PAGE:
Now that complimentary airline meals have all but become a thing of the past, you may be wondering if you can take your own food through airport security. The quick answer is yes. In fact, the Transportation Security Administration will allow you to bring practically any food through airport security in your carry-on bag.
The issue is how much of any particular food you can take through the security checkpoint. To figure that out, you’ll need to think about your carry-on food in terms of the following three categories.
The Transportation Security Administration’s “3-1-1 liquids rule” requires that all liquids and gels in your carry-on luggage be stored in 3.4-ounce (100 ml) or smaller containers — all of which must fit into one quart-sized plastic bag.
What type of food does the TSA consider a liquid? Some items, like milk, juice and water, are obvious candidates for the liquids rule. But foods with a creamy or gel-like consistency also fall under the restriction.
Some common foods and beverages that fall under the TSA liquids rule for the purposes of taking food through airport security, and are therefore restricted to being packed in 3.4-ounce or smaller containers, include:
Jam and jelly
Creamy and spreadable cheeses, such as Brie, Camembert, cream cheese and cottage cheese
It’s worth noting that the TSA will typically allow a sandwich containing items that would otherwise be considered liquids — such as peanut butter, jam, jelly, mayonnaise, egg salad, mustard, cream cheese and hummus — to pass through airport security, as long as the sandwich is not overly soggy. But if you want to take along a separate container of these items, it will have to be 3.4 ounces or less.
*An exception to the liquids rule is for passengers who are travelling with an infant or a toddler (defined by the TSA as a child who receives assistance in walking by an adult). In that case, you can bring certain liquids, such as juice, milk and liquid baby foods, through airport security in quantities greater than 3.4 ounces.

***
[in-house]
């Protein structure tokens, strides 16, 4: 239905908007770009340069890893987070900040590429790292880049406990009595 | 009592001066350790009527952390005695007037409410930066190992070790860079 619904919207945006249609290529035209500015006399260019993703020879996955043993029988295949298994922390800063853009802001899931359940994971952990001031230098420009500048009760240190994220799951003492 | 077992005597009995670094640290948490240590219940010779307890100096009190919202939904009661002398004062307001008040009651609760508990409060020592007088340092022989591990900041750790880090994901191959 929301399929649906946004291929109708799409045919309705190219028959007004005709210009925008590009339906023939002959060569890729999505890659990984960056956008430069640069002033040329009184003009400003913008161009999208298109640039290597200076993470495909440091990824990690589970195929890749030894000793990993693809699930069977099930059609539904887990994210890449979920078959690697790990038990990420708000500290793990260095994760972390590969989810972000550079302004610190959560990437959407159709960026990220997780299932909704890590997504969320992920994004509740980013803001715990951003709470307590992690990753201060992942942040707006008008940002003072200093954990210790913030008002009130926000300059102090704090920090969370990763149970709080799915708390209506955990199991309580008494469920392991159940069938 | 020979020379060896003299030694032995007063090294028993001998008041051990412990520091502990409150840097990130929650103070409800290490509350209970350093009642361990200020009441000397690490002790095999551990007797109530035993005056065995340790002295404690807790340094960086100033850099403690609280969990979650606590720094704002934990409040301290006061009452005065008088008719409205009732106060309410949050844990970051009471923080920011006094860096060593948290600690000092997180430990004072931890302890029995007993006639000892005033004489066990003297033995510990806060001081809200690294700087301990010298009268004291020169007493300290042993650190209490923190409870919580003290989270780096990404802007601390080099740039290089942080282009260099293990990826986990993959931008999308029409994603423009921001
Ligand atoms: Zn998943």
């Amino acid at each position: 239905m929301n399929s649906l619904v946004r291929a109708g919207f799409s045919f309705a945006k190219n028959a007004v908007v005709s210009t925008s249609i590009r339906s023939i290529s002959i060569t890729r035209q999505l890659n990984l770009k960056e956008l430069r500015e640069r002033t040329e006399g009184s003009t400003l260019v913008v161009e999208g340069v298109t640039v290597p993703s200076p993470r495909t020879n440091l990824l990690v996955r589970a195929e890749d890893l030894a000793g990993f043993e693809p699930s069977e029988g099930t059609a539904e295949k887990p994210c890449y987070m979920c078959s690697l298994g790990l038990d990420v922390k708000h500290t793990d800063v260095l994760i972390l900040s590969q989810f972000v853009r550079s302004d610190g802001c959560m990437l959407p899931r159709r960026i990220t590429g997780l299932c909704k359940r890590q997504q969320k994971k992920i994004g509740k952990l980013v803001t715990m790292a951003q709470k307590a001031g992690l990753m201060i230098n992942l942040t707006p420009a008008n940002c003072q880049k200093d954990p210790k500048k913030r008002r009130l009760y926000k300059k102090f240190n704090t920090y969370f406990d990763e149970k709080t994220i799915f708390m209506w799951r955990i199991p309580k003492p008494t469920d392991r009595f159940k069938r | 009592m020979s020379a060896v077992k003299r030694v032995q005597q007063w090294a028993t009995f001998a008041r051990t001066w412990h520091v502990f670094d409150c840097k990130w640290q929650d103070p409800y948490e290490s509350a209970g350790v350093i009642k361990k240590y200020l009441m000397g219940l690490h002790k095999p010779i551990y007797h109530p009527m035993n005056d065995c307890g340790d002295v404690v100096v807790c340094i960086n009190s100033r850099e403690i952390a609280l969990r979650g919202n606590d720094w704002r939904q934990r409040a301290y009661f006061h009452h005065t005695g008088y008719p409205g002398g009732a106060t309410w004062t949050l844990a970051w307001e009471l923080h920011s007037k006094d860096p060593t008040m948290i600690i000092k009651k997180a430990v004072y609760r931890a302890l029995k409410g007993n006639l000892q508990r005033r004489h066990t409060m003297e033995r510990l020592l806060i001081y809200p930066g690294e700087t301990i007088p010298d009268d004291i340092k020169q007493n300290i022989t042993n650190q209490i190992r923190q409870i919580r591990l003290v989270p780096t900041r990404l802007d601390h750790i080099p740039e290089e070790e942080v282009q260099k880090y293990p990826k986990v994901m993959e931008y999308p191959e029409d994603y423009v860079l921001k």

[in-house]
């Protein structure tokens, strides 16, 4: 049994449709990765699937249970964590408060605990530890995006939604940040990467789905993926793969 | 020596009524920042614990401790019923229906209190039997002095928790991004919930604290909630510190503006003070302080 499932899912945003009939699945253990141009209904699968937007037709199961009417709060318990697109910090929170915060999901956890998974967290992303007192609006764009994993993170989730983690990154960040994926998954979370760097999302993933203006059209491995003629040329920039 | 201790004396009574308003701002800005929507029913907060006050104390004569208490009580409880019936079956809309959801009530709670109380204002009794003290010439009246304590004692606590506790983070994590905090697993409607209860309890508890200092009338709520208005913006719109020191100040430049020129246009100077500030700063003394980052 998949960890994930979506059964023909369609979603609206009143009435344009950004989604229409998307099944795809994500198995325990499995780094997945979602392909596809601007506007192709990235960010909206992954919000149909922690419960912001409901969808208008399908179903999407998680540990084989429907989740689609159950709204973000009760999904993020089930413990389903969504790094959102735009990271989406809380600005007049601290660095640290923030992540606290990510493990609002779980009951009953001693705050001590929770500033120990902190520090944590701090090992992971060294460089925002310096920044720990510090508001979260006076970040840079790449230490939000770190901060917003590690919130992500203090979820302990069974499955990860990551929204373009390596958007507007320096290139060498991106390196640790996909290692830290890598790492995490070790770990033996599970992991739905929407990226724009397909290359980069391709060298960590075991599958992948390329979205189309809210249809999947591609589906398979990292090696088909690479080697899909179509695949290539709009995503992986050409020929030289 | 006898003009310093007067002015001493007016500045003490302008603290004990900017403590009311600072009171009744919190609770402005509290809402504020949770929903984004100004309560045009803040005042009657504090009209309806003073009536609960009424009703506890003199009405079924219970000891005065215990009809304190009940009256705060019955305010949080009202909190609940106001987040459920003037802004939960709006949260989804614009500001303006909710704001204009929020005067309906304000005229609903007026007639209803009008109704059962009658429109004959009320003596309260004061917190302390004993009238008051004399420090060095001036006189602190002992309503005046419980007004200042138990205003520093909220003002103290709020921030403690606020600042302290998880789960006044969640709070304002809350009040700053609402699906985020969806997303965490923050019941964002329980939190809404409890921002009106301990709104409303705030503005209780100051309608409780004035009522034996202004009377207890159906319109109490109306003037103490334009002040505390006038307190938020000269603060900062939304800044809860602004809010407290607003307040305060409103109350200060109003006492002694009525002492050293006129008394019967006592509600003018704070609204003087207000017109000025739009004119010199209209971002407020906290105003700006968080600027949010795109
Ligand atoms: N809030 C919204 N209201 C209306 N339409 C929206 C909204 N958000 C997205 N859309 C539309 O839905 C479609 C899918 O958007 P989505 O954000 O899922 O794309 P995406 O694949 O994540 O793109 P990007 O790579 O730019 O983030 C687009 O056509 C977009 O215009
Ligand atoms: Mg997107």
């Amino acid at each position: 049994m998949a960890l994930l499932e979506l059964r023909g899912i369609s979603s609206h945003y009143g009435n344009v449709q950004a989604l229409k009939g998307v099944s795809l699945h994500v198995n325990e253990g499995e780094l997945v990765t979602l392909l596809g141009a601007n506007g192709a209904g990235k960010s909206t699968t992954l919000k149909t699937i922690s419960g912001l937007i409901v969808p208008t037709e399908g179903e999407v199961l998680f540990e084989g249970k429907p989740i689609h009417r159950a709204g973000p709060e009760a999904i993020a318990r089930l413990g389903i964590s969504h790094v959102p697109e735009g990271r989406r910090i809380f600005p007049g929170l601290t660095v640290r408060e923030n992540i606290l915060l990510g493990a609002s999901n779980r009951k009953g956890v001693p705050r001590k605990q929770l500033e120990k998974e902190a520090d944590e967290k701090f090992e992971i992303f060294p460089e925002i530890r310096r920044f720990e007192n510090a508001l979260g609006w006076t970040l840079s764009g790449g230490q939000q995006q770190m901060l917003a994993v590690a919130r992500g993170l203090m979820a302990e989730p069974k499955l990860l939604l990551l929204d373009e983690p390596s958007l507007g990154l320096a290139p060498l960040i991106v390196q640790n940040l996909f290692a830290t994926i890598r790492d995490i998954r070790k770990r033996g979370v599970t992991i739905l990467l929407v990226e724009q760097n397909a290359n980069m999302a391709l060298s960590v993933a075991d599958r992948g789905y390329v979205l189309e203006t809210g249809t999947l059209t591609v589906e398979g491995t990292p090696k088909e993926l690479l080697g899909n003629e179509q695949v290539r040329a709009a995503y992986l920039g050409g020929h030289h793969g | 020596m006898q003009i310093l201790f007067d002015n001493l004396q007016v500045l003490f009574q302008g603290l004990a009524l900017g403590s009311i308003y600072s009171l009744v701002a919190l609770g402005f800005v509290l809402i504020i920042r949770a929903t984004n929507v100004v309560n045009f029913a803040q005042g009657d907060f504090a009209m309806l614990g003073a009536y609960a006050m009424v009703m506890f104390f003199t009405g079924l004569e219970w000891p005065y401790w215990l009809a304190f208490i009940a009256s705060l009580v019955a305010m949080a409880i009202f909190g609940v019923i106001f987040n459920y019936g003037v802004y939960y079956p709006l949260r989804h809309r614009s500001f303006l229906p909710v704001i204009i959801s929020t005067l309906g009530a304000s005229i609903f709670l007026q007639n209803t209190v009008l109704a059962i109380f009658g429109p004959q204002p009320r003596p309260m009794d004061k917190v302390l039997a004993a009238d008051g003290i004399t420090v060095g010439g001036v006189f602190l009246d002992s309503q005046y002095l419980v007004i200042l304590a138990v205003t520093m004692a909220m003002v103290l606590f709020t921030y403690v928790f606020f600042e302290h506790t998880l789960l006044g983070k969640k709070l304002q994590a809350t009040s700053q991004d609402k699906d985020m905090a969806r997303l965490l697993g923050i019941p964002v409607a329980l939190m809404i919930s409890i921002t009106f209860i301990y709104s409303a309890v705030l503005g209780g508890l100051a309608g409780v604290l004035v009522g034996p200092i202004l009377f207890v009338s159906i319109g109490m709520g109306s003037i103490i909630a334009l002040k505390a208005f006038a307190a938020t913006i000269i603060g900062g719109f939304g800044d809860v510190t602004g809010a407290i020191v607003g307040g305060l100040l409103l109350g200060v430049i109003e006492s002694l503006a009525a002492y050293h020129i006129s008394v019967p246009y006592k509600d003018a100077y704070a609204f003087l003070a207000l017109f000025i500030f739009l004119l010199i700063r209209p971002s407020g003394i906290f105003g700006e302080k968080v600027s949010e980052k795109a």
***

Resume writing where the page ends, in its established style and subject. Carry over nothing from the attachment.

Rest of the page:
For TSA screening purposes, certain foods are considered to be “powder-like substances.” And while not an absolute requirement, it’s best to limit the quantity of these foods that you pack in your carry-on to containers of 12 ounces (350 ml) or less. Powders in quantities above 12 ounces (about the size of a standard soda can) may be disallowed through the security checkpoint if TSA agents cannot be assured of their safety.
Foods that fall under the TSA’s powder screening regulations include:
Powdered Drink Mixes and Protein Powder
If your food doesn’t fall into either of the above categories, then it’s pretty much good to go through airport security in any quantity. One exception: If you are flying from Hawaii, Puerto Rico, or the U.S. Virgin Islands to the U.S. mainland, you cannot take most fresh fruits and vegetables on board. If you are flying to Hawaii, you must declare all fresh fruits and vegetables you bring upon arrival; these may be inspected and prohibited depending on type and origin.
Other than that, the TSA places no quantity restriction on solid foods — you can take whatever amount of solid food as you’d like through airport security, provided it fits in your allowable carry-on baggage. Both homemade and store-bought solid foods are fine to pass through the TSA checkpoint. Whole, fresh fruits and unopened, pre-packaged foods like potato chips don’t require any additional wrapping. Foods that aren’t already pre-packaged should be wrapped or placed in a resealable bag or container with a secure-fitting lid.
Common foods that you can take through airport security in any quantity (provided they fit in your allowable carry-on luggage) include:
Solid Cheeses- such as Cheddar, Swiss, Gouda (including cheese slices and string cheese)
Cooked or Raw Turkey and other cooked and raw meats, poultry and fish
Note: While the above information is based on applicable at the time of publication, the final decision for whether to allow a food item through airport security rests with the TSA officers on duty at the airport screening location. While uncommon, TSA officers may prohibit an otherwise allowable food item if they feel it has been tampered with or presents another security concern.